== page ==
Arguably one of the most significant innovations of the past twenty years or so has been social media. In a way that would’ve seemed unimaginable in the early 90s, social media has consumed us, as we spend hours upon hours on networks such as Twitter and Facebook collectively. However, Facebook, once arguably the most popular social media platform could be facing a slow death, in the United Kingdom at least.The stats
According to SocialBakers, a staggering 946,120 Facebook users deactivated their accounts over the recent Christmas period in the United Kingdom. This amounts to a dip of 2.88%. Such a small percentage may seem insignificant, but due to the short period of time in which the dip happened, plus the logic that social networking success lives off popularity, such figures are enough to cause concern.
It has however been argued that the recent decline in Facebook users is instead down to there simply no longer being much left in regards to potential users. More than half of the population are on Facebook and this is considering the fact that under 13s (15% of the population) are not allowed on Facebook and those older than 65 (16% of the population) are always going to be highly unlikely to be found on Facebook.
With such a lack of room for growth, it is only inevitable that the number of active users may instead drop. However, such a drop wouldn’t be expected to be as significant as 2.88% of the British Facebook population, especially over the period of one month.
Furthermore, the United Kingdom was not the only major country to see a fall in Facebook users in December. The social media site lost a total of 1,162,760% of users in its birth country America, which amounts to 0.69% of their Facebook population. Other countries such as Indonesia and Mexico also saw losses. The United Kingdom’s loss however, was the biggest of any major territory.
In addition, the United Kingdom saw over 600,000 users who didn’t deactivate their accounts, fail to use their Facebook account in the month of December.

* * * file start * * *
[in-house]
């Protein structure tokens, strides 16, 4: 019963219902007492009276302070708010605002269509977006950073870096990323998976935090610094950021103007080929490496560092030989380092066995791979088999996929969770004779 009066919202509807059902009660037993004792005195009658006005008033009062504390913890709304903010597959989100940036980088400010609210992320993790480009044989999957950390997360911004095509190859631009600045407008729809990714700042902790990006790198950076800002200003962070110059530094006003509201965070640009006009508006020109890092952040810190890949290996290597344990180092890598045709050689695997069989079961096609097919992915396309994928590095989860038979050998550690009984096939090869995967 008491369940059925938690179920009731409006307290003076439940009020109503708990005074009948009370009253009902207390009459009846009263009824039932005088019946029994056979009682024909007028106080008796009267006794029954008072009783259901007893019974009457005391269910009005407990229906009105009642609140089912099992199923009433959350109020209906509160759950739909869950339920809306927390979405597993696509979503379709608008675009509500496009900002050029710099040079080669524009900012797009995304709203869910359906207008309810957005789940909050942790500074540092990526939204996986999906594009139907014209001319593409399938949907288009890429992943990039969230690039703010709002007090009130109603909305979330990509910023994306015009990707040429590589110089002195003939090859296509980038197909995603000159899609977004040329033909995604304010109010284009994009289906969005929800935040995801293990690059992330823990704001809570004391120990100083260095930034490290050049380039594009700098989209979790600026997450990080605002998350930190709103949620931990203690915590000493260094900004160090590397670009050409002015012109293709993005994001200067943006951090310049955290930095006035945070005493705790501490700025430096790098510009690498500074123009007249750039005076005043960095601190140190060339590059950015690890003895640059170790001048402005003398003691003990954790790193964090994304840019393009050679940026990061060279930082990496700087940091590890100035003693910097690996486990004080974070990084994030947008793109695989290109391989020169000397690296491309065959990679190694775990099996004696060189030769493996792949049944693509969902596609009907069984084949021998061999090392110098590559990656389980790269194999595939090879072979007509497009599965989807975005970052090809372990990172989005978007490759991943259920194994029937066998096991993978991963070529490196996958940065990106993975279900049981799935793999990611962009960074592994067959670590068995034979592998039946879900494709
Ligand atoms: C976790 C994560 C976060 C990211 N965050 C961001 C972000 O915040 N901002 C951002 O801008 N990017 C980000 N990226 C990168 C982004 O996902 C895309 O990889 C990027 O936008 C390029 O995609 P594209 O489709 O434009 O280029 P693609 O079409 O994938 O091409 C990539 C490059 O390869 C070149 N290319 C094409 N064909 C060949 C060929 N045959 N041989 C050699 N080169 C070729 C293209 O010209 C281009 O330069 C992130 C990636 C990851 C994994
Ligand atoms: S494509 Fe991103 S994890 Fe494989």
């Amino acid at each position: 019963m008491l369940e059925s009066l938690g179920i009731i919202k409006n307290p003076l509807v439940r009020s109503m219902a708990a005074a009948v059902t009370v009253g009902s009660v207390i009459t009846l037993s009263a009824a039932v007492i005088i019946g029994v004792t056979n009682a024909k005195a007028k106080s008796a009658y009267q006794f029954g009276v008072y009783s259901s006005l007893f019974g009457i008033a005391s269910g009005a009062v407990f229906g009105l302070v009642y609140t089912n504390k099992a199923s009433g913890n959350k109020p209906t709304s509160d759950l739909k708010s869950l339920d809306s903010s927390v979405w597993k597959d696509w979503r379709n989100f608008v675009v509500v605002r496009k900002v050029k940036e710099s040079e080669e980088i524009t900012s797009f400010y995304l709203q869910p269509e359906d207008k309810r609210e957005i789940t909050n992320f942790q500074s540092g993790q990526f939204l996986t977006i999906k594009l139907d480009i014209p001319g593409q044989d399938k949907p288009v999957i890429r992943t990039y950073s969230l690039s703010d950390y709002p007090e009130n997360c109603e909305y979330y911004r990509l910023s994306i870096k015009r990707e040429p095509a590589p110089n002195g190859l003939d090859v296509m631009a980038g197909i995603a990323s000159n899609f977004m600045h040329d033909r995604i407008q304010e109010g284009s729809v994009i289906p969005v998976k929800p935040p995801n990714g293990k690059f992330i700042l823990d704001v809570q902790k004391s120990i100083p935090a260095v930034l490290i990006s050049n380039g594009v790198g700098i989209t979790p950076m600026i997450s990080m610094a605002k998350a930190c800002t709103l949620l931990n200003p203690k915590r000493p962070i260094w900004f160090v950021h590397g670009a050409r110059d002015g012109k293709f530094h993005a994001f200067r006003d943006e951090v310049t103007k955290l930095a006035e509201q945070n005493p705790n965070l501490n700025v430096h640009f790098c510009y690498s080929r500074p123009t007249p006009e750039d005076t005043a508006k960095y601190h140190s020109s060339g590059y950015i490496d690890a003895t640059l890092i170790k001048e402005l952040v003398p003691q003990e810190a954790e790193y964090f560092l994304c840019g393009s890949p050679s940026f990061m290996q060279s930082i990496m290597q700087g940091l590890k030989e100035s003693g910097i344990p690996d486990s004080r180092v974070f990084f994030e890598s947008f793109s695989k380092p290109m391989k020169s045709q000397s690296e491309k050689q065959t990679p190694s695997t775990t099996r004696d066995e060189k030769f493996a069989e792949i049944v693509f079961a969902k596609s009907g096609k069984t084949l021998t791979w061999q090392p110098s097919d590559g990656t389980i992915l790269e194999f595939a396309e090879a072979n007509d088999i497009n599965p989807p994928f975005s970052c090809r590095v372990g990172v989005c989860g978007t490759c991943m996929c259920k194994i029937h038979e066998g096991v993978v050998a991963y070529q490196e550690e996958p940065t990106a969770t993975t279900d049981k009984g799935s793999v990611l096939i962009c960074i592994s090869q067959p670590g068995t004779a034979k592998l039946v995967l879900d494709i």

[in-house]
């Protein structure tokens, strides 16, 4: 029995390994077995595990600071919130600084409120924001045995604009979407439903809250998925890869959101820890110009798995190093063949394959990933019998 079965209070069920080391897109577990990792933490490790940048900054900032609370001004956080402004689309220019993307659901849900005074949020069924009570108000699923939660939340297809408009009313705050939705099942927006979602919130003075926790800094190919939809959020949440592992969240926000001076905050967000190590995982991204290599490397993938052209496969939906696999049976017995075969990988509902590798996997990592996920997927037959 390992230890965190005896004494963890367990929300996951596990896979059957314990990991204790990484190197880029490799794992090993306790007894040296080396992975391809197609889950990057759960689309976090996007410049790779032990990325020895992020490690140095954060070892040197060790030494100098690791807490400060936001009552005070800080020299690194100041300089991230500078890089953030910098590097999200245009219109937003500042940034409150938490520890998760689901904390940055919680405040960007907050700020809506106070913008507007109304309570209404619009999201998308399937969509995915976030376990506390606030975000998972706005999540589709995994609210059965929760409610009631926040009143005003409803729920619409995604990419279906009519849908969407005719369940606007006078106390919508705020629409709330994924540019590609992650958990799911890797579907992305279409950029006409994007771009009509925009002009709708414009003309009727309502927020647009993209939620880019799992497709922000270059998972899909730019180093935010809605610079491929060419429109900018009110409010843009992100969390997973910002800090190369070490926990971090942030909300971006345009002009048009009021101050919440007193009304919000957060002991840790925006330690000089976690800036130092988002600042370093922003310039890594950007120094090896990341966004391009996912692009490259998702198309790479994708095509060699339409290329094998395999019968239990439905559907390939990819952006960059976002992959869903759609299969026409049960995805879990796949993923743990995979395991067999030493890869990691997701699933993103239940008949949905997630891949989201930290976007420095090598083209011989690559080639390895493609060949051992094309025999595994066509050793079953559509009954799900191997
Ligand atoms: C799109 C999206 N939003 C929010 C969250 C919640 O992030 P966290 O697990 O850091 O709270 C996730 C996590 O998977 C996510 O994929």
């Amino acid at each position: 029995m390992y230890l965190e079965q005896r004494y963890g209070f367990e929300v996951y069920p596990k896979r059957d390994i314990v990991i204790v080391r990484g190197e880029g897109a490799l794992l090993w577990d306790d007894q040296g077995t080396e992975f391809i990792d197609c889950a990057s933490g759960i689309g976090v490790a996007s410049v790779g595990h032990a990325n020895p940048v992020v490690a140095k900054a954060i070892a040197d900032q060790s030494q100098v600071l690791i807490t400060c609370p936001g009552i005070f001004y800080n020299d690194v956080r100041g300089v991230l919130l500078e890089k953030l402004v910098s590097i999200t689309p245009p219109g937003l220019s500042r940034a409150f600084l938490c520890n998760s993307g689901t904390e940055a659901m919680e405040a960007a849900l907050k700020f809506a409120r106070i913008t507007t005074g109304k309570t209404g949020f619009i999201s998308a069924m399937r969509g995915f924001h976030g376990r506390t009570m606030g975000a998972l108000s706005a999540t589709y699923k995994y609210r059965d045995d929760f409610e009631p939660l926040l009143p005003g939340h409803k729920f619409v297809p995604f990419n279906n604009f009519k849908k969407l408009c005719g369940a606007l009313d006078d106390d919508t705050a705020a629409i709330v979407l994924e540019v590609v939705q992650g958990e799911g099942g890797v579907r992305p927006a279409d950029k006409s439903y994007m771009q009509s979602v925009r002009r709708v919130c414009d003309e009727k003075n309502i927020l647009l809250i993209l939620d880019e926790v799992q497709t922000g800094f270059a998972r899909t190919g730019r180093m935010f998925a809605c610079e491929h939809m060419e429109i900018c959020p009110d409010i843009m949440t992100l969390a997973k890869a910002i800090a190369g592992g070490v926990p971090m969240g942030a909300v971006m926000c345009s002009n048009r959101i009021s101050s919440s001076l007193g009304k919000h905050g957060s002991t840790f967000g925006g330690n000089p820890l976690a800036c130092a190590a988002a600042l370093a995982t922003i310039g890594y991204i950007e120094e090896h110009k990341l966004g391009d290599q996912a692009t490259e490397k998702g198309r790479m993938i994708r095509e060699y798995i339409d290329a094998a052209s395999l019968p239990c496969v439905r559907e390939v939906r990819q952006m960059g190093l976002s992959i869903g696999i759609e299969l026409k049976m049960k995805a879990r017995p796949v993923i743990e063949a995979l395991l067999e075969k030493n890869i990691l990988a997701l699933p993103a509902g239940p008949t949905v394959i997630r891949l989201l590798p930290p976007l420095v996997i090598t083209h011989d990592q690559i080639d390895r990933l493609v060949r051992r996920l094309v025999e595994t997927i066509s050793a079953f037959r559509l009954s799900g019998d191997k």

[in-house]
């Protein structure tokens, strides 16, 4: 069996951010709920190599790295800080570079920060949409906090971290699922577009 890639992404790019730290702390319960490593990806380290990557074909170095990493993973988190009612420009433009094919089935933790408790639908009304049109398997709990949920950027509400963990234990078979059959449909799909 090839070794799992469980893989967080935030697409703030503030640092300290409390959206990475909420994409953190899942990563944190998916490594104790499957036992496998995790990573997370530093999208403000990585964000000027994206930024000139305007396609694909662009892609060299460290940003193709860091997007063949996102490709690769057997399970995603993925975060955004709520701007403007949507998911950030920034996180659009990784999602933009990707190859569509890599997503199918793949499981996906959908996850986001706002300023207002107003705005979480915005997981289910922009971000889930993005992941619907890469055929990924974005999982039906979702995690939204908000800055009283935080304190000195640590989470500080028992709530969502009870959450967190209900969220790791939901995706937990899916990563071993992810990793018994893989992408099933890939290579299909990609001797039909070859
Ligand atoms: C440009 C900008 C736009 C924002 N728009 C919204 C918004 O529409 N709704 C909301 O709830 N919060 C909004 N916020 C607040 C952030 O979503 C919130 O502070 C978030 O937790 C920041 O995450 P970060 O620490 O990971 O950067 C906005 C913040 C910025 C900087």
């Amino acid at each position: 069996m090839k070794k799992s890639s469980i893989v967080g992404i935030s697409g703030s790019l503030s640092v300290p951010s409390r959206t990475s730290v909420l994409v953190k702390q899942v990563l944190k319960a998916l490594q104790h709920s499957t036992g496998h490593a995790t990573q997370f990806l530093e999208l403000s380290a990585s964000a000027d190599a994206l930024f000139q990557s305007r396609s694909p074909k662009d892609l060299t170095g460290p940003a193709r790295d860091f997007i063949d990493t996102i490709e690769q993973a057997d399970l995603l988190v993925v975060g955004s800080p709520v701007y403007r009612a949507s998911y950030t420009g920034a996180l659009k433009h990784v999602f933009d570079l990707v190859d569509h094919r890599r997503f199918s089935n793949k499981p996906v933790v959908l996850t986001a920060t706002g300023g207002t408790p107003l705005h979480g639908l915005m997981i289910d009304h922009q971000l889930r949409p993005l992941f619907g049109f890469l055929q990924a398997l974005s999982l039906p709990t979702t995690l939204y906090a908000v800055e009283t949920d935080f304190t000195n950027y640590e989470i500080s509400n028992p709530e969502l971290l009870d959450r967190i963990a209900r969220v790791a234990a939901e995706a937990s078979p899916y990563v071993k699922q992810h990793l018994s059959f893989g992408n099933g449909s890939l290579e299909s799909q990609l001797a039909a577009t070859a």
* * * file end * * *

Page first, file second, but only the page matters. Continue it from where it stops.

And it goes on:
Reasons for Decline
So if Facebook is on a slow and steady decline, what are the reasons behind this?
It seems as if the Facebook’s privacy policies and ‘fatigue’ from having an overabundance of friends could be behind the fall. This is the view of experts who believe that Britain may slowly but surely be getting bored of Facebook.
The last time I myself logged unto Facebook was over two months ago, and that was to sell iPad hardware and sell laptop software, not to socialise.
A Facebook Comeback
I wouldn’t write off Facebook just yet however. The social media networking site is still the world’s most popular in terms of active users, while major new developments - expected to be a Facebook phone and a Facebook search engine to rival Google - are expected imminently from the social networking site.
Furthermore, as long as we have tablets and laptops, there’ll always be the inclination to log unto Facebook.
One thing is clear however, and that’s success or no success, 2013 is expected to be a critical year for Facebook.
- Now Android app users can sing up Facebook messenger without an account on facebook
- Facebook replaced the name “Subscribe” with “Follow” to make it understandable to the people
- Facebook in Macau and Twitter in Paraguay are most frequently visited websites through phones, according to the maps by Opera on Global Mobile Social Network Usage.